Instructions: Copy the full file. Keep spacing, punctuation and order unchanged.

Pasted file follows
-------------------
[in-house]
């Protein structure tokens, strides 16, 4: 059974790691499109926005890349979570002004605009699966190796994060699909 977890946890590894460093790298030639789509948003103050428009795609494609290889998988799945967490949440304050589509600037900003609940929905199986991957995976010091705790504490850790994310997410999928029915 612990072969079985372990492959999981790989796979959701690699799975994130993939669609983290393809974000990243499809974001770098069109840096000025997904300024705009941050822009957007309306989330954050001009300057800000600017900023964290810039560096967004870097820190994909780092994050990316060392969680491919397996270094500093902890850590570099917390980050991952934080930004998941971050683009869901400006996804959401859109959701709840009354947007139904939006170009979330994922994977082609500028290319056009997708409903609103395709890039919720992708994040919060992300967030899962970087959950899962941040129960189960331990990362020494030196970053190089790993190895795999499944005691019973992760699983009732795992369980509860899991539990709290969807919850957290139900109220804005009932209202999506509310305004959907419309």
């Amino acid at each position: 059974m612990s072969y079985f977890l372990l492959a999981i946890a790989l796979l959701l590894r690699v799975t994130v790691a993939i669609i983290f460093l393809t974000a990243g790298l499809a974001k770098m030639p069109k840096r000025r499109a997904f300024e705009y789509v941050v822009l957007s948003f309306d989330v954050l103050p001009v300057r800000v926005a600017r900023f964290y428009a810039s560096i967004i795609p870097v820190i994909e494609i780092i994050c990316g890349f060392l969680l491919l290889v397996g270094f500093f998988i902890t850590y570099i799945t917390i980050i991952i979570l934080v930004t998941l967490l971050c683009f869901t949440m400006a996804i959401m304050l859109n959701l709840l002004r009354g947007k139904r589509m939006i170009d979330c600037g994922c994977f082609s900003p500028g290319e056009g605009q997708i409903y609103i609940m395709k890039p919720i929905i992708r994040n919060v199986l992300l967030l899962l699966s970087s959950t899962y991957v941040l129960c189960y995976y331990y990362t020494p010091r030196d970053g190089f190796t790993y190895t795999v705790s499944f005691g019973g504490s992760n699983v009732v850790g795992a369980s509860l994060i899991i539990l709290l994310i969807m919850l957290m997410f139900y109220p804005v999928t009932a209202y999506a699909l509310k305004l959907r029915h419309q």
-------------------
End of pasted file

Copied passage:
[in-house]
């Protein structure tokens, strides 16, 4: 059974790691499109926005890349979570002004605009699966190796994060699909 977890946890590894460093790298030639789509948003103050428009795609494609290889998988799945967490949440304050589509600037900003609940929905199986991957995976010091705790504490850790994310997410999928029915 612990072969079985372990492959999981790989796979959701690699799975994130993939669609983290393809974000990243499809974001770098069109840096000025997904300024705009941050822009957007309306989330954050001009300057800000600017900023964290810039560096967004870097820190994909780092994050990316060392969680491919397996270094500093902890850590570099917390980050991952934080930004998941971050683009869901400006996804959401859109959701709840009354947007139904939006170009979330994922994977082609500028290319056009997708409903609103395709890039919720992708994040919060992300967030899962970087959950899962941040129960189960331990990362020494030196970053190089790993190895795999499944005691019973992760699983009732795992369980509860899991539990709290969807919850957290139900109220804005009932209202999506509310305004959907419309």
């Amino acid at each position: 059974m612990s072969y079985f977890l372990l492959a999981i946890a790989l796979l959701l590894r690699v799975t994130v790691a993939i669609i983290f460093l393809t974000a990243g790298l499809a974001k770098m030639p069109k840096r000025r499109a997904f300024e705009y789509v941050v822009l957007s948003f309306d989330v954050l103050p001009v300057r800000v926005a600017r900023f964290y428009a810039s560096i967004i795609p870097v820190i994909e494609i780092i994050c990316g890349f060392l969680l491919l290889v397996g270094f500093f998988i902890t850590y570099i799945t917390i980050i991952i979570l934080v930004t998941l967490l971050c683009f869901t949440m400006a996804i959401m304050l859109n959701l709840l002004r009354g947007k139904r589509m939006i170009d979330c600037g994922c994977f082609s900003p500028g290319e056009g605009q997708i409903y609103i609940m395709k890039p919720i929905i992708r994040n919060v199986l992300l967030l899962l699966s970087s959950t899962y991957v941040l129960c189960y995976y331990y990362t020494p010091r030196d970053g190089f190796t790993y190895t795999v705790s499944f005691g019973g504490s992760n699983v009732v850790g795992a369980s509860l994060i899991i539990l709290l994310i969807m919850l957290m997410f139900y109220p804005v999928t009932a209202y999506a699909l509310k305004l959907r029915h419309q």